2016: A (writing) year in review.

Globally speaking, I’m beyond ready for 2016 to beat a hasty retreat. Seriously.

Professionally, though, I’m still marveling at what a great year it was. Seriously.

I was fortunate to collaborate with a number of longstanding and new clients, broadening and deepening my portfolio of writing about food and wellness. My work fell evenly into two camps: writing for publication and online marketing content. The subjects were inspiring, the teams fun to work with, the finished projects stuff I’m proud of. A few high points:

A visit to one of my top clients. After working together — closely, on lots and lots of projects — for two years, I traveled to connect in person with my colleagues at the Produce Marketing Association. We’ve worked together to promote dozens of global events for growers/suppliers/retailers in the fresh produce and floral industry. It was so neat to meet the PMA team face-to-face. And 2017 looks to hold even greater collaboration.

Giving life to local food coverage. Call me old-fashioned, but I still love reading the local newspaper over my morning coffee. And my recipe file is full of old clippings from newspapers’ food sections. So when editor Amy Wilson asked if I’d regularly contribute to the Cincinnati Enquirer‘s weekly food coverage, I jumped at the chance. I got to write about the pleasures of eating breakfast for dinner, shared delicious ways to enjoy summer tomatoes, and declared that making your own butter is just about the best thing ever. Coolest encounter of the year: Running into an Enquirer reader, toting my recipe for herb and spice cashews that she’d cut from the paper, as she was buying the nuts at Dean’s Mediterranean Market. Local food — and local media — for the win!

Tackling a new medium: recipe videos. You know those 1-minute recipe videos you see in your Facebook feed all the time? Turns out, those take about 2 hours to film and are a whole lot of fun to create. Working with Curiosity Advertising and their client, The Christ Hospital, we’re rolling out a series of quick recipe videos.

Supporting local food producers, farmers and retailers. Serving as editor of Edible Ohio Valley remains a passion and pleasure, as we get to tell the stories of people who are working hard to bring beautiful, healthful food to our tables here in Cincinnati. One of my favorite stories to write this year was a feature on farmers’ markets and their importance to our community, economy and our collective health.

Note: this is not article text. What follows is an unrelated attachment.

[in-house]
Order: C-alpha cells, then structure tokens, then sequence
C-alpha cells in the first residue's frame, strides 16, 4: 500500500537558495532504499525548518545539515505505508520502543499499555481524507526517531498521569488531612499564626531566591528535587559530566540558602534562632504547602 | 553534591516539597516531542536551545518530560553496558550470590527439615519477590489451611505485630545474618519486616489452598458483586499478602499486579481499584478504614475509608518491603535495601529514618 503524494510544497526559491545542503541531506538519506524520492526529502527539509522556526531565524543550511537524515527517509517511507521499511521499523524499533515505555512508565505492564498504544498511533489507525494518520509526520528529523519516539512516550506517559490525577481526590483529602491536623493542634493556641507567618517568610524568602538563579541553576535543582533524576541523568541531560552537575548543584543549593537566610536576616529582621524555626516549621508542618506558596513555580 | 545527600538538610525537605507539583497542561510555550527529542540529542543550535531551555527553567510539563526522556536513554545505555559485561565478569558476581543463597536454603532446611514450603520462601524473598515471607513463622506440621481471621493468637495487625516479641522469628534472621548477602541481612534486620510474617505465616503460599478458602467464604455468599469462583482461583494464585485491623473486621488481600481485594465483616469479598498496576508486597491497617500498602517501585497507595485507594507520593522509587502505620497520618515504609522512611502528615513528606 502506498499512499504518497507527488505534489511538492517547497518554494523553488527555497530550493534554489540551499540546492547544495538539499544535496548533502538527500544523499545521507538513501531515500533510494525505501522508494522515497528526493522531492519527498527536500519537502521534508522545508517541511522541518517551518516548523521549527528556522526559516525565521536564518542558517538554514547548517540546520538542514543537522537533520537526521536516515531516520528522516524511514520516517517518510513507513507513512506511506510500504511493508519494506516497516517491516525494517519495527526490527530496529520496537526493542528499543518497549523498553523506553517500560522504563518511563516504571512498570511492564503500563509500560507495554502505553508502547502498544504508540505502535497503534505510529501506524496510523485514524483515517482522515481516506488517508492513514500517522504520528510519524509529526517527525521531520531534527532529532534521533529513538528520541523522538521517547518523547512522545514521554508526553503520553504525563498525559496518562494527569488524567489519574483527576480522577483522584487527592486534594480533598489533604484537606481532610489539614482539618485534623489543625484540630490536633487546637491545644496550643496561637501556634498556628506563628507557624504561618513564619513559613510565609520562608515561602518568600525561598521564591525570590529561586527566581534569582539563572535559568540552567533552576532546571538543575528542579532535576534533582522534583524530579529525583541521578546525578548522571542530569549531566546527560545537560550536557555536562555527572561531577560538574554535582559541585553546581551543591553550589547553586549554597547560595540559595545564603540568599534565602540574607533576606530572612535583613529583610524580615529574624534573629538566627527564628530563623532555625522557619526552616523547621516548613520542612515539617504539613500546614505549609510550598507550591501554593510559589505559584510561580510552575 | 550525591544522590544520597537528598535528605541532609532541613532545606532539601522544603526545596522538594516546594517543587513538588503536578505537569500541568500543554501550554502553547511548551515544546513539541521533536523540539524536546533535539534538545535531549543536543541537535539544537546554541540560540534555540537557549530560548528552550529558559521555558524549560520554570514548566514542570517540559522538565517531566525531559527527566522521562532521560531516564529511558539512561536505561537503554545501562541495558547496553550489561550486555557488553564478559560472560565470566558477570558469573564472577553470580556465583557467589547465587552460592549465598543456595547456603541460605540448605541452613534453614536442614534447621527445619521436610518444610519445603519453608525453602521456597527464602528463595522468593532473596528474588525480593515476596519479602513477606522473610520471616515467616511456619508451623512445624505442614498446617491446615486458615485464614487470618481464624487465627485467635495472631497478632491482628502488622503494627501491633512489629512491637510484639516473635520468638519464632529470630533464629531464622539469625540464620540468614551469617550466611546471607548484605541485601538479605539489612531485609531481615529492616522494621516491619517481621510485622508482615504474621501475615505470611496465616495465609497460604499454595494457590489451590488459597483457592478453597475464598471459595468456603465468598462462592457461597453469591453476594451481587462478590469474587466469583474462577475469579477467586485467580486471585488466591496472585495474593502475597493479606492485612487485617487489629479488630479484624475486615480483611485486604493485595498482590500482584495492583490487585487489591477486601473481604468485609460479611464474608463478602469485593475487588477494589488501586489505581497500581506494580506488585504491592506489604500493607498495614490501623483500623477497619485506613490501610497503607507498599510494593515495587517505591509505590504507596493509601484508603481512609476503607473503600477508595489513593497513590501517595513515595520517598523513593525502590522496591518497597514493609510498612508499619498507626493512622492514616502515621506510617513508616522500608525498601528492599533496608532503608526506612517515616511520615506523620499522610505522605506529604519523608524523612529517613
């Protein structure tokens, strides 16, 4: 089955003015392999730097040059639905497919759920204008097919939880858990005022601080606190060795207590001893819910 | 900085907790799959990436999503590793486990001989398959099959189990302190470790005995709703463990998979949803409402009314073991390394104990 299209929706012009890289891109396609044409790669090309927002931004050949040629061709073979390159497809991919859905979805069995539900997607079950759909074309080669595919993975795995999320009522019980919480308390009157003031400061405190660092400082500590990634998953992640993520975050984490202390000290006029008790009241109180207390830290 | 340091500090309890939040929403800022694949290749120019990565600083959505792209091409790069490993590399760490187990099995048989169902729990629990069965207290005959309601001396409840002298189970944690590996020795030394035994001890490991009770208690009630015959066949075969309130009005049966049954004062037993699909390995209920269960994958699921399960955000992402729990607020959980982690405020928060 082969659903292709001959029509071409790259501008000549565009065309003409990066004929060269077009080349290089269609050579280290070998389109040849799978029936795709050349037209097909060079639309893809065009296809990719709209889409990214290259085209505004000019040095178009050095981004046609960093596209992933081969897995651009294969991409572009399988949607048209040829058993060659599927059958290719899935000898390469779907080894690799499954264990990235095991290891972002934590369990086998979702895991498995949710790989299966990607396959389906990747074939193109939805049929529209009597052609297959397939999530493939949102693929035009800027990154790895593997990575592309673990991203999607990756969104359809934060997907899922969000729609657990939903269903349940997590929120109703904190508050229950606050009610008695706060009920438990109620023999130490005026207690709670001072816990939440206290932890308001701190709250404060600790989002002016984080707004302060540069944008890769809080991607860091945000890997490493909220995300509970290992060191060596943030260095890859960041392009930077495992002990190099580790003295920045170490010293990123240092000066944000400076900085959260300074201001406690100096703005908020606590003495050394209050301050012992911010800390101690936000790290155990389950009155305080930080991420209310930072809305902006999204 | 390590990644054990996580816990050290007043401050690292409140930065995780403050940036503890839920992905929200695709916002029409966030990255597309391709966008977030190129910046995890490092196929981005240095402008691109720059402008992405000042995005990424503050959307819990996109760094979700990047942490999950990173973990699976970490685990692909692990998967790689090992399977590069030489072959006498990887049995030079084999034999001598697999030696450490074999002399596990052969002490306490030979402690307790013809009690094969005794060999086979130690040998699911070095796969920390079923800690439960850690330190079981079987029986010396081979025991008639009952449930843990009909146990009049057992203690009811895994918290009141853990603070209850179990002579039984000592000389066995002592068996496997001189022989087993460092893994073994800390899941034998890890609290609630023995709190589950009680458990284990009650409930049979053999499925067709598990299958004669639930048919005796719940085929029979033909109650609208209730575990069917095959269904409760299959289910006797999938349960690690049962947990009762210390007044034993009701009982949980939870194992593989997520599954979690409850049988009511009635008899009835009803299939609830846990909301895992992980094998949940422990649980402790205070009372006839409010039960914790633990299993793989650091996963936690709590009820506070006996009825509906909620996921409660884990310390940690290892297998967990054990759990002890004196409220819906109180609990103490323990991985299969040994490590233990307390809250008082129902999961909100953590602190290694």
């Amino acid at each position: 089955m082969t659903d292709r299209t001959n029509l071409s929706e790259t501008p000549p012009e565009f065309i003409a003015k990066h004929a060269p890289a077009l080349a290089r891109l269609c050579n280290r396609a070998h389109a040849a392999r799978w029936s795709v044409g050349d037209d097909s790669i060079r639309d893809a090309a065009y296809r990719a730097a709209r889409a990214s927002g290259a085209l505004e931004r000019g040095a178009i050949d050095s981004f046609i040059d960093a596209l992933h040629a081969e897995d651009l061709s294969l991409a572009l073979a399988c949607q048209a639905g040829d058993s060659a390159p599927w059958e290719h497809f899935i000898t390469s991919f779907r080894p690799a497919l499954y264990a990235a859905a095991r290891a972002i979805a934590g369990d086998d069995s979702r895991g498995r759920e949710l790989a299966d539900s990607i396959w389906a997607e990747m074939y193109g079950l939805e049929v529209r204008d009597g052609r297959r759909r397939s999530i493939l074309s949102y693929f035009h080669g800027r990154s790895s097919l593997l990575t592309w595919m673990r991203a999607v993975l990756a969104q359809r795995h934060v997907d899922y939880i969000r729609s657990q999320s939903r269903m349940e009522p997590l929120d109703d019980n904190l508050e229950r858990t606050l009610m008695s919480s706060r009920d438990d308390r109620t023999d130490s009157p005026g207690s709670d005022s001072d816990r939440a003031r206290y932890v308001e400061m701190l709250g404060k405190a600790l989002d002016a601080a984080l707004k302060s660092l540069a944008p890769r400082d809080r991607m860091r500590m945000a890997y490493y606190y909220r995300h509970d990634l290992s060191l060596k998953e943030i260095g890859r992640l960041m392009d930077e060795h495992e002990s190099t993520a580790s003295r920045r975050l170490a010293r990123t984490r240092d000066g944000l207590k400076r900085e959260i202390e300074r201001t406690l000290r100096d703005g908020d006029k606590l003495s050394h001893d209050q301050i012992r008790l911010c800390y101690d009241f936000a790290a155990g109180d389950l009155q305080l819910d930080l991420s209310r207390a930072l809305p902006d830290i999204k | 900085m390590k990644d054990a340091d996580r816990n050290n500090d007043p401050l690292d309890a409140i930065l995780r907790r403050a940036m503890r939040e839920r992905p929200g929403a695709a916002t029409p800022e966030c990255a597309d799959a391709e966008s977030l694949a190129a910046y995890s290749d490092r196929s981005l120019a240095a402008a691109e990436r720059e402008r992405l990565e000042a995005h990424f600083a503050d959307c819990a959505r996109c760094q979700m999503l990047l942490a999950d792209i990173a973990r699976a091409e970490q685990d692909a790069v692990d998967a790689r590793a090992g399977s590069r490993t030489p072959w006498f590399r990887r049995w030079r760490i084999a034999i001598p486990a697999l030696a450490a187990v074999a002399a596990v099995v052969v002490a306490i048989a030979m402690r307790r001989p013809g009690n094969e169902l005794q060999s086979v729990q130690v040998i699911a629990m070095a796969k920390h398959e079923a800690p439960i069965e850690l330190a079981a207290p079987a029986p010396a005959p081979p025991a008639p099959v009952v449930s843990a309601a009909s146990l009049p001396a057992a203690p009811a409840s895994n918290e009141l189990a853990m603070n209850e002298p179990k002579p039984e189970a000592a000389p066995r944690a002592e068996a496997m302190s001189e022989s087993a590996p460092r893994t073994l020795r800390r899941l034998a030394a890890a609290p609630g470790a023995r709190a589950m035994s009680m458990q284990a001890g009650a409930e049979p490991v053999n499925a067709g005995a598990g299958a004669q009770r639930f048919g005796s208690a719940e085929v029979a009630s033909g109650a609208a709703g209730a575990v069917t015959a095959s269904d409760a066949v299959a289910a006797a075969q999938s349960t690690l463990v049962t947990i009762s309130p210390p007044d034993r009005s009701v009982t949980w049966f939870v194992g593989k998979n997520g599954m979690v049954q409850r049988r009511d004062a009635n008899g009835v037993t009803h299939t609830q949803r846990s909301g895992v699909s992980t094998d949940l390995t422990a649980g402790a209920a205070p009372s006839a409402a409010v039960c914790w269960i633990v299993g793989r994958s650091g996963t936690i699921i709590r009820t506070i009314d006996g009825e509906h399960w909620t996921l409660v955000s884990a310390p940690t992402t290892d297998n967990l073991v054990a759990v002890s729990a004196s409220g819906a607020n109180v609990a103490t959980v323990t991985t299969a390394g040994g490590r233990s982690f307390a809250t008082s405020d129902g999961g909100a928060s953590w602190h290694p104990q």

Here’s hoping you had a productive and fulfilling 2016, and that 2017 will bring you more of the same!


New work: Untangling the Farm Bill.

Of all the subjects I’ve covered as a journalist, none is more unsexy—or more important—than the 2014 Farm Bill.

Wait: Before your eyes glaze over, hear me out.

The 2014 Farm Bill (which should have actually been the 2012 Farm Bill, but was delayed by all manner of political shenanigans) directly affects what you and I eat every day. It affects how underprivileged folks get access to healthy food, how young people can succeed in farming, how farmers’ markets can grow and reach more customers, how big industrial farms interact with the environment.

While the 2014 Farm Bill was signed into law in March, the real work is ongoing, as committees undertake the task of translating legislation into reality. How will rules be implemented and enforced? What will these rules look like on the ground? And consumers (as well as special interest groups) can have a big say in how the Farm Bill goes into practice.

If you’re interested in local food, if you want continued access to farm-fresh food, then you should know what’s going on with the Farm Bill. My recent article in the newest issue of Edible Ohio Valley aims to detangle the confusion.

Speaking gig: Ohio Valley Greenmarket

If you’re at all interested in making sure your food comes from sustainable sources, then you’re probably familiar with Niman Ranch. The company began in the ’70s with a Northern California property that raised beef cattle in a way that was determinedly humane and sustainable, and delivered high-quality meats to a select group of high-end restaurants. In the mid ’90s, the company added pork to its offerings, thanks to a partnership with Paul Willis, a hog farmer in Thornton, Iowa. These days, a network of more than 675 ranches and farms works on contract with Niman Ranch, according to the company’s strict guidelines for humane animal treatment, sustainable agriculture practices and quality product. Paul Willis continues in a leadership role in Niman Ranch while he manages his own hog farm.

On Friday, August 3, I’ll have the pleasure of a conversation with Paul Willis, as he’s the featured speaker at the Ohio Valley Greenmarket. This three-day event is co-sponsored by my friends at Edible Ohio Valley magazine and the Hamilton County Parks Department. I’ll be sharing a question-and-answer discussion with Paul and taking questions from the audience.

Learn more about the Ohio Valley Greenmarket and purchase event tickets here!

Virginia Creeper covers an old barn and silo at Peach Mountain Organics; photo (c) Bryn Mooth